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Malpractice settlements to be reported in Data Bank

The recent decision of the Health and Human Services department in regards to Oregon malpractice law will encourage hospitals nationwide to assess their medical malpractice resolution systems, HealthLeaders Media reported on September 16.

Medical malpractice programs in Oregon and Massachusetts encourage settlements outside of the court between medical professionals and facilities accused and the victims. However, recent complaints about Oregon law spurred action by the HHS, which dictated that payments settled out of court must be reported in full disclosure to the National Practitioner Databank.

The Beth Israel Deaconess Medical Center spearheaded this approach, according to its senior vice president for health care quality Dr. Kenneth Sands. Other states that have begun to follow suit are New Hampshire and Georgia, where doctors are currently working on a proposal.

Our attorneys at Crowe & Mulvey, LLP, in Massachusetts provide trustworthy legal representation for victims of medical malpractice, and we may be able to help you. Call our offices today at (617) 426-4488 to begin taking action.


Malpractice cases in 2013 tend to have non-surgical causes – report

According to CRICO Strategies 2013 Annual Benchmarking Report titled “Malpractice Risks of Routine Medical Procedures,” which studied 1,497 cases, many malpractice cases were found to have non-surgical causes and were attributed to either errors in rules of practice (policy and protocol) or inadequate knowledge or judgment demonstrated by administrative medical personnel.

The study focused on six primary medical procedures: scopes, injections, punctures, biopsies, insertion of tubes, and imaging. The cases were filed from 2007 to 2011 and resulted in around $215 million in total losses. The study took into account that while most of these medical malpractice cases were minor in nature, around 14% of them resulted in the patient’s death.

Our lawyers at Crowe & Mulvey, LLP, are known for providing high-quality legal representation to people in Boston who have suffered from the consequences of medical malpractice. To get the emotional support and personalized legal services you need in this difficult time, call (617) 426-4488. We may be able to help you pursue compensation.


Medical malpractice payments not cause of increase in medical costs

According to a recent report by consumer watchdog Public Citizen, medical malpractice payments and defensive medicine are not the major factors in the increasing cost of healthcare, contrary to most public opinion. The report gleans substantial data from the National Practitioner Data Bank, which compiles adverse actions against healthcare providers, including medical malpractice indemnity payments, licensure actions, and loss of clinical privileges, among others.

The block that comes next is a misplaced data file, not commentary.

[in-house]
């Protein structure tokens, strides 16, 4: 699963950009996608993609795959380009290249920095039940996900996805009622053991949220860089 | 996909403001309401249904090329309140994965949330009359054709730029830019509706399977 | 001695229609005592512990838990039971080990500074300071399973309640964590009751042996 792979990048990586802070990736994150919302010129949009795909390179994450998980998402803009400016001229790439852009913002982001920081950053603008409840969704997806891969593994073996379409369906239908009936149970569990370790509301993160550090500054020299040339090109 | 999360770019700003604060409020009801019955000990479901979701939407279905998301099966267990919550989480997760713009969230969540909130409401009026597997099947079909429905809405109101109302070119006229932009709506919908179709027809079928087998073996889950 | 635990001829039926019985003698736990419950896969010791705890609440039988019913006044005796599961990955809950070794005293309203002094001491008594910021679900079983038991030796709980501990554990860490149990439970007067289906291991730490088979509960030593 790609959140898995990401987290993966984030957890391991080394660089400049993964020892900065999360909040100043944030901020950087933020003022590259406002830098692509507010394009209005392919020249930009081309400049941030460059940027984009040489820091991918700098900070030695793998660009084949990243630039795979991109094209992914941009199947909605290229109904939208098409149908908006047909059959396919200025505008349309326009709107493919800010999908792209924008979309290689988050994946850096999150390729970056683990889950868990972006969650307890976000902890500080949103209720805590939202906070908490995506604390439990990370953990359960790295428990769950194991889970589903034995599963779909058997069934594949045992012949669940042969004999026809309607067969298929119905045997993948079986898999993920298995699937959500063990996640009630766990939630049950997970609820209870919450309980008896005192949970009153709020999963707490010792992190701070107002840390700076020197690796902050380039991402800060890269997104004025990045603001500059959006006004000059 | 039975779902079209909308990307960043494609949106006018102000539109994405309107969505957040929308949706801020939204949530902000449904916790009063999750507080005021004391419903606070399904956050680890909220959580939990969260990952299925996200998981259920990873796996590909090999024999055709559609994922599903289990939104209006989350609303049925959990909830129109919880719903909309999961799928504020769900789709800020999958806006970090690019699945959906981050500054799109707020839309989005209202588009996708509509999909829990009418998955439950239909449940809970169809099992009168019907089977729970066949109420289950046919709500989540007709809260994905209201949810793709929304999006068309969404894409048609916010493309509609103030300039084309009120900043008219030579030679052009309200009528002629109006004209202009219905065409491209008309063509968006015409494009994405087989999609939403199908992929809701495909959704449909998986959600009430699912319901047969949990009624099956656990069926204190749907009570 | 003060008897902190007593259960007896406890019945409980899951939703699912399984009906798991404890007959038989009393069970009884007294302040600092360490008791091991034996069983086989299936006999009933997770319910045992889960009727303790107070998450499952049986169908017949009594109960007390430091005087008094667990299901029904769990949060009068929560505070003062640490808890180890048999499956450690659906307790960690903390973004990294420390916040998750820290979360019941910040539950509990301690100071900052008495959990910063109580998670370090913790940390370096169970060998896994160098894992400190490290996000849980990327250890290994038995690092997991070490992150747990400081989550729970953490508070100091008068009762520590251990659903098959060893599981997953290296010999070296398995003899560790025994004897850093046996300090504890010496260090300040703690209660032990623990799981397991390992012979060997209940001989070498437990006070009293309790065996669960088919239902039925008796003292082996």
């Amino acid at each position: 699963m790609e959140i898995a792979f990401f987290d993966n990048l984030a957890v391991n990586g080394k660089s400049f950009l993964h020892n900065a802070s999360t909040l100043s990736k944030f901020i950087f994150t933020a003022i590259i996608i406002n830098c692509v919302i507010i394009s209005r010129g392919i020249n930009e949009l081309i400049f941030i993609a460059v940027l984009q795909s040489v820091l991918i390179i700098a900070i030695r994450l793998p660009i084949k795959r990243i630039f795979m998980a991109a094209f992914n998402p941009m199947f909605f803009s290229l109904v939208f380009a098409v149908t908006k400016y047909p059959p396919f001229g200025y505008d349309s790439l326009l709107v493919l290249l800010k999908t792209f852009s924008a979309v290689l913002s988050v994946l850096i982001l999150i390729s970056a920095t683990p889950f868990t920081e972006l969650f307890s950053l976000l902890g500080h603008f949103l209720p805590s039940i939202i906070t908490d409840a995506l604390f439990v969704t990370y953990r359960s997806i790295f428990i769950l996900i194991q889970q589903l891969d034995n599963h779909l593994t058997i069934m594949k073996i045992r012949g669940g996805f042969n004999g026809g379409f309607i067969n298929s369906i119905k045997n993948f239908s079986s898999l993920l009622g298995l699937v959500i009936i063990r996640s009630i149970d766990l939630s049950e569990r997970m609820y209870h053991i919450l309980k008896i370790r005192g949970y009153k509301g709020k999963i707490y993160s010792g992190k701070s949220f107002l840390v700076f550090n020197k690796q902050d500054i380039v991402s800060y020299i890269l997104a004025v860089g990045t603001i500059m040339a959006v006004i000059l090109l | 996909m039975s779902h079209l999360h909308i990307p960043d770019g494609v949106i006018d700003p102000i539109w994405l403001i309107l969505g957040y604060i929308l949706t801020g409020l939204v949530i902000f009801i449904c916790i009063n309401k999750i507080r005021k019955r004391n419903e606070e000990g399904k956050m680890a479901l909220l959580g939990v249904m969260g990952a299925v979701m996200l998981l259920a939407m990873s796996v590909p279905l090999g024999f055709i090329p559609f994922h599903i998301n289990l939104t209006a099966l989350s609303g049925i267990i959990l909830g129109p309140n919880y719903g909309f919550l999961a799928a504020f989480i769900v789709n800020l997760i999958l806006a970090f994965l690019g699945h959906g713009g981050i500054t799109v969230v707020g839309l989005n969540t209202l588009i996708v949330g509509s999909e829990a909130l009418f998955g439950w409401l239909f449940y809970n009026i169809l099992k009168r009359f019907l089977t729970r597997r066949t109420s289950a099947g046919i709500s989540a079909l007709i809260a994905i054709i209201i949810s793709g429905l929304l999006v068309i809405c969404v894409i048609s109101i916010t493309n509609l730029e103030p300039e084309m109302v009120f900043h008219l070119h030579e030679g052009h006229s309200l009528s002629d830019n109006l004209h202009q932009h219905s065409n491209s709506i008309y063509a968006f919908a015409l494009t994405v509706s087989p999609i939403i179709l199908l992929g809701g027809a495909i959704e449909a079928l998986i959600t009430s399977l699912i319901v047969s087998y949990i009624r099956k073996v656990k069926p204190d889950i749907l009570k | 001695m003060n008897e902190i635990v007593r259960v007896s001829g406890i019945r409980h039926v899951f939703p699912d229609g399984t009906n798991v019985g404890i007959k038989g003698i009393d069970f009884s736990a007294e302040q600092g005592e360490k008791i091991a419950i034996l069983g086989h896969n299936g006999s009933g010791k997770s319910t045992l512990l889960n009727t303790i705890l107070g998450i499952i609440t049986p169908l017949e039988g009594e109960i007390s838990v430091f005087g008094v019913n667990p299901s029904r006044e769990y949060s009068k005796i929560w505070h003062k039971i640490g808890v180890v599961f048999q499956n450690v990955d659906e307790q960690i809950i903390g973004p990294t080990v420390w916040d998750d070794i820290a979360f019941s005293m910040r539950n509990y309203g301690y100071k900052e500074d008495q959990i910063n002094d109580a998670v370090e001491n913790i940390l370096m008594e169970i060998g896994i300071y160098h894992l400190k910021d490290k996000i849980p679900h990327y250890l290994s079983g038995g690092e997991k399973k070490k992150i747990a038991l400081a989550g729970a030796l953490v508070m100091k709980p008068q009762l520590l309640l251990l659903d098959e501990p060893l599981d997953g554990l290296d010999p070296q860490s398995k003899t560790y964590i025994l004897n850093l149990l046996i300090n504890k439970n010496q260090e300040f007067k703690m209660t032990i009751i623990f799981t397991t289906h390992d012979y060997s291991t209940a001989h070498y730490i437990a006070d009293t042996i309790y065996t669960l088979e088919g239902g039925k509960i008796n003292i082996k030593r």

The number of medical malpractice payments, plus the value of payments, has been dropping for the past nine consecutive years, reaching its lowest levels since 1990 and 1998, respectively. Medical malpractice litigation costs, which include claimant payments and litigation and administrative insurance costs, comprised only 0.11% (equivalent to merely one tenth of one percent) of total healthcare costs in the United States in 2012.

According to this report and the data it used, no actual evidence truly shows that malpractice costs have any effect on actual healthcare costs.

Serious physical or mental injuries, or in the worst case scenario even death, can result from the negligence of people in the medical profession. If you have been harmed due to surgical errors, misdiagnosis, or other acts of medical malpractice in Massachusetts, don’t hesitate to enlist the help of our lawyers at Crowe & Mulvey, LLP, by calling (617) 426-4488.


Health care service reform pushes for quality and transparency

Chapter 224-reform law, which came into effect last year, pushes for the implementation of transparency in medical billings and procedures to give patients more freedom and control regarding the value of the health care services they are being offered. Patients must now be given the cost of an admission or service by health care providers upon request.

Another one of the significant goals of the reform law is to reduce medical malpractice, such as surgical errors, wrong diagnoses, or delayed treatment by enhancing patient-doctor communication and encouraging a clear-cut resolution from medical injuries they have suffered. Health Policy Commission General Counsel Lois H. Johnson said the law is about promoting the best practices in order to improve health care in Massachusetts.

The law will also require health insurance companies to reveal the cost of proposed medical services through a toll-free number by October 1.

As the victim of medical malpractice, you may be suffering a number of undue losses. At Crowe & Mulvey, LLP, our legal team may be able to help you get compensation for these losses. Call (617) 426-4488 to discuss your situation.